I’ve written about the extra embryo problem in the past. Basically when people engage in IVF they generally end up with more embryos than the need for their own use. What to do with extras?
As this story makes clear, there are a few options; the embryos can be destroyed, they can be used for research, or they can be used for ART by someone else. This can be a difficult choice. For some people the destruction of embryos, whether for its own sake or for research purposes, is unacceptable. This makes the last option most acceptable, but it brings with it its own questions. Who should get the embryos? Who should decide who gets the embryos? What process should be used?
Some people talk about embryo adoption and while this usually reflects their beliefs about the status of the embryos, it is legally incorrect. Continue reading
Extra embryos are an frequent and generally unavoidable consequence of IVF. This means that figuring out what to do with those extra embryos is a fairly common dilemma for those engaged in IVF. This is reflected in a couple of stories I’ve seen on the web recently. While sometimes the focus is just on the practice of “embryo adoption” I’d like to think more broadly about the topic for a moment.
First off, consider why the extra embryo problem arises and why it will not go away anytime soon. Continue reading
There’s an article in today’s NYT about a proposal to amend the Mississippi state constitution to declare that fertilized human egg is a person. While the drive is primarily fueled by those opposed to abortion, the implications of the amendment are obviously broader and touch on some of the topics I often address here.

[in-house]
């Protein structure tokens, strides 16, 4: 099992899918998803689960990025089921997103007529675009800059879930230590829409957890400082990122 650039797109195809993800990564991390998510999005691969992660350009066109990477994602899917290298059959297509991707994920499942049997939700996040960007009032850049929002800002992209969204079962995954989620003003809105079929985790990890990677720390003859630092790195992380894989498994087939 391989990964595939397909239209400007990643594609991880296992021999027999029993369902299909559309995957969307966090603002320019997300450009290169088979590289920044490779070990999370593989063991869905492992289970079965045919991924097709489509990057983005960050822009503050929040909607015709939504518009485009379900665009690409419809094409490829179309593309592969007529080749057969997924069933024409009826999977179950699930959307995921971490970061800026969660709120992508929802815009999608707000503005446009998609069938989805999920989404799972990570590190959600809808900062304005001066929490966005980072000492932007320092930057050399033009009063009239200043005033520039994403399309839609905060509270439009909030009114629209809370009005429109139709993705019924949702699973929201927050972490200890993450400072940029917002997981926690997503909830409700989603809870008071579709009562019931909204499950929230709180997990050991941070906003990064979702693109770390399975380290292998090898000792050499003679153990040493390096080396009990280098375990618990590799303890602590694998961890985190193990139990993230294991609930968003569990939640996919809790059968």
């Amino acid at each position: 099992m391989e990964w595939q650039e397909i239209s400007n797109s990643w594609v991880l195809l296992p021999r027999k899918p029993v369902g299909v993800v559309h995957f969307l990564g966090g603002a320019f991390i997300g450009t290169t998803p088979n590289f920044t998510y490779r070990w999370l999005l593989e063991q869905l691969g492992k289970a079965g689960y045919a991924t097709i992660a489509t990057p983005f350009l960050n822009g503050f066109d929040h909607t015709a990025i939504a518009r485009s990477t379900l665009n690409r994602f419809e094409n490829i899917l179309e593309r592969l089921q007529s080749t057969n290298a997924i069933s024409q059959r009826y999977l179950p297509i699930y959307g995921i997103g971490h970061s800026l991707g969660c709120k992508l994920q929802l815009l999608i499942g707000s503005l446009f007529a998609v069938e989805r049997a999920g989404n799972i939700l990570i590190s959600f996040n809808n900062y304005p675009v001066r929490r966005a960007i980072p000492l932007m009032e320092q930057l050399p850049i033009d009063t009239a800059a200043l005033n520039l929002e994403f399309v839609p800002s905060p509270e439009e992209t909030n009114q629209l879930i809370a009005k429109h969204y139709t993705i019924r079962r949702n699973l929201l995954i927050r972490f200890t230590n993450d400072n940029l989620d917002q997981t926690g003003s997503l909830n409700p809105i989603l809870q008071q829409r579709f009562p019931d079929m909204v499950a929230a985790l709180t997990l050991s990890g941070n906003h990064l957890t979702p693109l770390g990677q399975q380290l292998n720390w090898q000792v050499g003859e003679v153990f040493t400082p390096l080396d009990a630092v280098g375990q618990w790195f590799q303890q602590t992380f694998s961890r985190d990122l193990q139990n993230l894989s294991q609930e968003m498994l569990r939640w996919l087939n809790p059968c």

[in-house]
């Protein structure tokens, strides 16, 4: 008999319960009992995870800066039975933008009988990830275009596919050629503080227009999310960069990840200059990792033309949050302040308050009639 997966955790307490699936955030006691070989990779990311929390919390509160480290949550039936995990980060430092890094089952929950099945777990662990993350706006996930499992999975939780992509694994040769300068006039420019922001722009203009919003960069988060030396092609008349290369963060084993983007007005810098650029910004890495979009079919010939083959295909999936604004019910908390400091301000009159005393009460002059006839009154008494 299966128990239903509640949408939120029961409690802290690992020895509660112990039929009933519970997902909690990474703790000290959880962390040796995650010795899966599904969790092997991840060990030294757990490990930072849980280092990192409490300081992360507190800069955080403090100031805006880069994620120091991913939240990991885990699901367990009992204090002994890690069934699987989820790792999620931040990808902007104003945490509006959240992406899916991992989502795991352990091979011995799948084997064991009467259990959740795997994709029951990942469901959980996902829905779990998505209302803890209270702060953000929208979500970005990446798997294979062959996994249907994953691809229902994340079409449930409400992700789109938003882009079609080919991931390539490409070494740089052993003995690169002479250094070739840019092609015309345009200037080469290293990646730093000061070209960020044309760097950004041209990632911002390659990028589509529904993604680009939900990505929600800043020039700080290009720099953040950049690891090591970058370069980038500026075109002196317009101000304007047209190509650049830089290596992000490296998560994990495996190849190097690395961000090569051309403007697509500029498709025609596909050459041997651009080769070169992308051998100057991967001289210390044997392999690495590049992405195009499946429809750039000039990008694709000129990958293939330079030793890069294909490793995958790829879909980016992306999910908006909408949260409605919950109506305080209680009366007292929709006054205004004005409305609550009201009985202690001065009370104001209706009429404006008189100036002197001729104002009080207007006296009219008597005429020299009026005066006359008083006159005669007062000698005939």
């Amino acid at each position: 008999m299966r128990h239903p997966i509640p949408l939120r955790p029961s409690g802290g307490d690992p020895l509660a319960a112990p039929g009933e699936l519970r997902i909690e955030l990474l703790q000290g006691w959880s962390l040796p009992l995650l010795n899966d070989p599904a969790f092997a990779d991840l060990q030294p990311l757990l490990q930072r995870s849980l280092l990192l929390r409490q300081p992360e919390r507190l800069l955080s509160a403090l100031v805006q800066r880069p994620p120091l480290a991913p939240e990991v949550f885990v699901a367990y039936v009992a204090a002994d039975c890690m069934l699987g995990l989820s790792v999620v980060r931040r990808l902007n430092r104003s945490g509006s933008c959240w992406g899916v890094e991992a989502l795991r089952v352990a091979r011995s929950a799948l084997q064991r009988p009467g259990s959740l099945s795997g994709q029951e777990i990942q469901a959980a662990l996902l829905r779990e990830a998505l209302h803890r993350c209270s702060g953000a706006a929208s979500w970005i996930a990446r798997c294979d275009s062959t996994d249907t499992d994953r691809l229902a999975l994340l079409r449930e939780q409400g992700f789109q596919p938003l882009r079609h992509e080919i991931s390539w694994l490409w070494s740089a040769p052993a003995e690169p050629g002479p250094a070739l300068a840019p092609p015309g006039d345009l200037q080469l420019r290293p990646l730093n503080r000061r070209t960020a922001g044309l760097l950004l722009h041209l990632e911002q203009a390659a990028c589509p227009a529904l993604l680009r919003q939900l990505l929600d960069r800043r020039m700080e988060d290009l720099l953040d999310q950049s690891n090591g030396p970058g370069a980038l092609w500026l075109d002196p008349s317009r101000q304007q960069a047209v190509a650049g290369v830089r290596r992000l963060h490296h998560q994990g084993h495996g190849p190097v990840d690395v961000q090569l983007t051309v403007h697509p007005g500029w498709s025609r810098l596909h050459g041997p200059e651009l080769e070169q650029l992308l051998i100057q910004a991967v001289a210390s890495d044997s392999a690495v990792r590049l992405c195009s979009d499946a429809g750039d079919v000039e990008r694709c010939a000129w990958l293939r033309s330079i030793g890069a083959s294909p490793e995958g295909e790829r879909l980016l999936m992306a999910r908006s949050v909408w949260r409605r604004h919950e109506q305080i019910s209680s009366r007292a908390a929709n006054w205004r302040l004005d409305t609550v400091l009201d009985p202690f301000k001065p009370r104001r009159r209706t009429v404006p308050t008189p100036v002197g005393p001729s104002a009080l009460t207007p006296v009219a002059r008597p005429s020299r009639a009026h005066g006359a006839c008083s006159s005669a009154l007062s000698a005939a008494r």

One obvious impact would be on IVF. In IVF, embryos are created in a laboratory and then transferred into a woman’s uterus. (Do keep in mind that some heterosexual couples do this with their very own gametes, so there’s no necessary connection to all the commodification issues that we’ve been talking about with regard to sale/purchase of sperm and eggs.) Continue reading
One quick note to add to the whole wrong embryo discussion, one that also ties back to an earlier and more general post about ART mistakes. This story reports that a single clinic in the New Orleans area mislabeled dozens of frozen embryos creating the potential for many mix-ups like that experienced by Carolyn and Sean Savage.
Even in the best of all possible worlds, mistakes are bound to happen. And in our particular world, we really don’t know how frequently they occur. That’s one of the reasons why all the legal uncertainty I’ve detailed is so important. While the Savages and the Morells appear to have agreed on an outcome in their case, that won’t always be the case. Litigation is bound to occur. This new story convices me that it may well be sooner rather than later.
Just a quick coda to the recent case popularly referred to as “the wrong embryo case.” (And yes, I’ve used that terminology, too.) Thursday Carolyn Savage gave birth to a baby boy and the boy will be raises by the Morells, who are genetically related to him.
What’s most notable to me is the language the Morells used to describe Carolyn Savage. In earlier discussions here I and some commenters touched on whether she would be considered a surrogate. But the Morells chose to call her a “guardian angel” and the headline writer shortened that to “guardian.”
A long time ago on this blog I struggled with word choice in various surrogacy situations. Nothing like “guardian” ever crossed my mind.
It’s an interesting choice. I think, at least in this context, to be called a guardian is to given a certain amount of honor. It’s a more favorable term than “surrogate.” There is a way in which, particularly under these circumstances, it seems appropriate. But there is a tinge of something there that makes me a trifle uneasy. (Is it from the Handmaid’s Tale?)